A new gauntlet has been laid down for emerging VCs, who must now evaluate what the benefit of being such a powerhouse is. Emerging VCs need to determine how they can compete against these larger, later stage funds by working with LPs to ensure their involvement at all stages. One way in which we expect to see this happen is by micro-VCs - namely those with successful track records - working more closely with their LPs (especially as more of them are doing direct investments themselves) to exercise their pro rata and participate in late-stage investments. 

Being early is key

To set them apart and sustain their activities in the year ahead, emerging VCs need to form closer relationships with their LPs. It is common to see people set up a VC fund with money that they can use to trial without any return, but with no experience to back it up. In other words, they try to build a fund before even having a track record. Succeeding as an emerging VC in an ecosystem dominated by industry giants ultimately boils down to connections, performance and investor return. It is all about the numbers and, to survive and thrive, these numbers must exceed those of their competitors. 

Also, it is nigh impossible to build a generalist fund in this day and age. The fund needs to have a very specific domain, while the partners must possess very deep knowledge about the specific space. With competition so intense and becoming only more so, the fund also needs an innovative investment strategy to stand out.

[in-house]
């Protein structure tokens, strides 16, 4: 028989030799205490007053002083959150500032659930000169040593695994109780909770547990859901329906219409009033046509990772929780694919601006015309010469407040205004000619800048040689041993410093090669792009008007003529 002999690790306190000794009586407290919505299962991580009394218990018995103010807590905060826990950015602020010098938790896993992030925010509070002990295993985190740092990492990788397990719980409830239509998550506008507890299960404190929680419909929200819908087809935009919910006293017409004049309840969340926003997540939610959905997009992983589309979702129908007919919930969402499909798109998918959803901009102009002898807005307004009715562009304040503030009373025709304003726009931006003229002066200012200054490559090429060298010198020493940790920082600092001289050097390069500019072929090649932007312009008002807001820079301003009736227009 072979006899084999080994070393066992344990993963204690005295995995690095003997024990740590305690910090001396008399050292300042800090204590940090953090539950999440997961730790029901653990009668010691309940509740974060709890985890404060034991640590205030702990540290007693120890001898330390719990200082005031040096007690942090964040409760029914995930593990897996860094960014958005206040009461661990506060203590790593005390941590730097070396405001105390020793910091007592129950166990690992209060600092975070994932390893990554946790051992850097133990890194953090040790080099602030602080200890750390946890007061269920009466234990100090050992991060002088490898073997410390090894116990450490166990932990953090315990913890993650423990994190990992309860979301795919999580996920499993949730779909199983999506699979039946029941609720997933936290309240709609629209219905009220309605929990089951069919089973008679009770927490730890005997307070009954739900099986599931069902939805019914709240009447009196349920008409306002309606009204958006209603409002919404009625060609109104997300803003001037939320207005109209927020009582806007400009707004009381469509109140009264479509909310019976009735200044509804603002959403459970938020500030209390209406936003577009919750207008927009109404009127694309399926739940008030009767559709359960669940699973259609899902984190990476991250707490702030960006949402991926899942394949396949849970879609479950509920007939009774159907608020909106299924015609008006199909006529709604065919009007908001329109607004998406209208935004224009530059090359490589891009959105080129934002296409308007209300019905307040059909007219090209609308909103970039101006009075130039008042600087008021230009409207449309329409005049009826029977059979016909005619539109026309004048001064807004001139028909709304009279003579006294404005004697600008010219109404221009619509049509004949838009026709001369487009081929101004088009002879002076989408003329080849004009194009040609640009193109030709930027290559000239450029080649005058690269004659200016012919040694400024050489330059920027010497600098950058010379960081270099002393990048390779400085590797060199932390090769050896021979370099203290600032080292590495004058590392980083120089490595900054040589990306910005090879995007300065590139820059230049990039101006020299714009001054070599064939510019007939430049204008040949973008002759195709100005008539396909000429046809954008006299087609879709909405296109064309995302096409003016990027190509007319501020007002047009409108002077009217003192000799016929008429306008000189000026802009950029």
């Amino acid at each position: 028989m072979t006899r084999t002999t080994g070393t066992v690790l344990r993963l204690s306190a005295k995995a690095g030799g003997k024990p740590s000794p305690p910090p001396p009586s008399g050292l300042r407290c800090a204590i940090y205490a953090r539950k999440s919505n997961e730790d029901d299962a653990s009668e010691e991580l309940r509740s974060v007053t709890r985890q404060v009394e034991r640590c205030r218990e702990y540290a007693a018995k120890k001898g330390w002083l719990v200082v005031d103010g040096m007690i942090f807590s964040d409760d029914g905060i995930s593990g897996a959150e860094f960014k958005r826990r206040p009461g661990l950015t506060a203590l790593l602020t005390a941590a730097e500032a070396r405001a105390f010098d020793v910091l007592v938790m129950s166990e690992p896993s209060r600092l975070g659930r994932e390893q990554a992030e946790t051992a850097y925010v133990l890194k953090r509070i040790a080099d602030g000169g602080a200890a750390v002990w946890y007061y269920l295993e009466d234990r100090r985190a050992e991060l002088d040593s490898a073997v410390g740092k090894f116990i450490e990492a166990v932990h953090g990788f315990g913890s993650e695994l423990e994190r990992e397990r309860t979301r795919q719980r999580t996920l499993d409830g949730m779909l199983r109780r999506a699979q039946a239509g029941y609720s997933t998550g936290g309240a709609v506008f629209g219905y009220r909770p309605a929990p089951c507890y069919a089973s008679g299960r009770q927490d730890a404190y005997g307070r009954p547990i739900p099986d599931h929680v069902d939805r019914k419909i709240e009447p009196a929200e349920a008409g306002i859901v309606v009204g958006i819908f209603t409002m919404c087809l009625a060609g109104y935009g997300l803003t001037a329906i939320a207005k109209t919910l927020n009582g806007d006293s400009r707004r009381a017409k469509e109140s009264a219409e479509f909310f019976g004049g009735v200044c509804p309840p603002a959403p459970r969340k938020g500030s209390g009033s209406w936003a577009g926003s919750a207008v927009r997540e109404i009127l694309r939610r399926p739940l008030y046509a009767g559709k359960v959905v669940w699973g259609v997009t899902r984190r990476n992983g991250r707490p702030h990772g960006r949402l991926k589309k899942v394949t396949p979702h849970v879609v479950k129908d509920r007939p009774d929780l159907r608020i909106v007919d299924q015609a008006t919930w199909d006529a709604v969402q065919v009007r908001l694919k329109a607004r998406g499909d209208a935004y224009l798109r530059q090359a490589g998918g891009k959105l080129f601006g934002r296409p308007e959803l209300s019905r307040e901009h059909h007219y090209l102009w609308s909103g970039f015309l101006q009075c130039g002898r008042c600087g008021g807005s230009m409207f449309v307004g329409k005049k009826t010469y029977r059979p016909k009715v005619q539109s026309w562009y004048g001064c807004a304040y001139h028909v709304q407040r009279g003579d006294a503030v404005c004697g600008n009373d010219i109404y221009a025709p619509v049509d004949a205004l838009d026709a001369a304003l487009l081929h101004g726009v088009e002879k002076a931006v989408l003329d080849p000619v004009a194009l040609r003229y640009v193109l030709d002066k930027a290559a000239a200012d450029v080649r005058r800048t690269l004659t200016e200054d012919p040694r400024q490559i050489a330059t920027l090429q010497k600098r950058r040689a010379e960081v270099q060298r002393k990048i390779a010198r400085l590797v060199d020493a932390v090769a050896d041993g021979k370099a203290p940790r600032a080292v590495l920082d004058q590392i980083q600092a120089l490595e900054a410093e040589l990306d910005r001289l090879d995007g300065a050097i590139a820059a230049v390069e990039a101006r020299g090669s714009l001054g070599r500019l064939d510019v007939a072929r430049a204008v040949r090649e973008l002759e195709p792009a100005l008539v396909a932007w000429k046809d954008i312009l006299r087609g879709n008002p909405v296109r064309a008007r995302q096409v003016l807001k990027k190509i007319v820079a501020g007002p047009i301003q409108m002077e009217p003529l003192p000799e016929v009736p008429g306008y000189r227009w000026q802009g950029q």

One fatal flaw emerging VCs make is over-indexing on and over-focusing on the trendiest spaces only, which may present the VC as ‘bandwagon jumpers’ rather than shrewd, forward-thinking investors. Instead, it is imperative for an emerging VC to build upon a personal connection and a wealth of experience behind the chosen investment domain - a big reason why I personally always discourage college graduates from founding a VC right off the bat. 

Size doesn’t always matter, neither a brand only, the real return does

Overall, to not only survive but also thrive, an emerging VC must always be conscious that there is more to investing than writing a cheque, especially as (when compared to larger VCs) emerging VCs are often much more emotionally invested in their individual portfolio companies - helping them closely in terms of fundraising, hiring, and business development. This follow-on work not only supports the portfolio company, but also the fund itself by creating a flywheel effect. By putting in the extra effort, founders will refer other founders, creating a virtuous cycle where over time you see more and more of the best deals first and win allocation more easily.  

Also, although not major powerhouse VC with ample backing and large fund sizes, emerging VCs with smaller fund sizes still have the potential to generate alpha returns. They also foster diversified growth of the startup ecosystems, supporting founders, ideas and companies that many of the behemoth VCs overlook. And whilst VCs should not support overlooked companies for the sake of doing so, it is clear by many companies that are now some of the top unicorns, that sometimes overlooked opportunities actually generate the most alpha returns. 

It is for these reasons why we firmly believe that emerging VCs will always remain a valuable asset in the VC landscape, as our experience has shown us that they have the inclination and time to find the diamond in the rough. 

Read the original article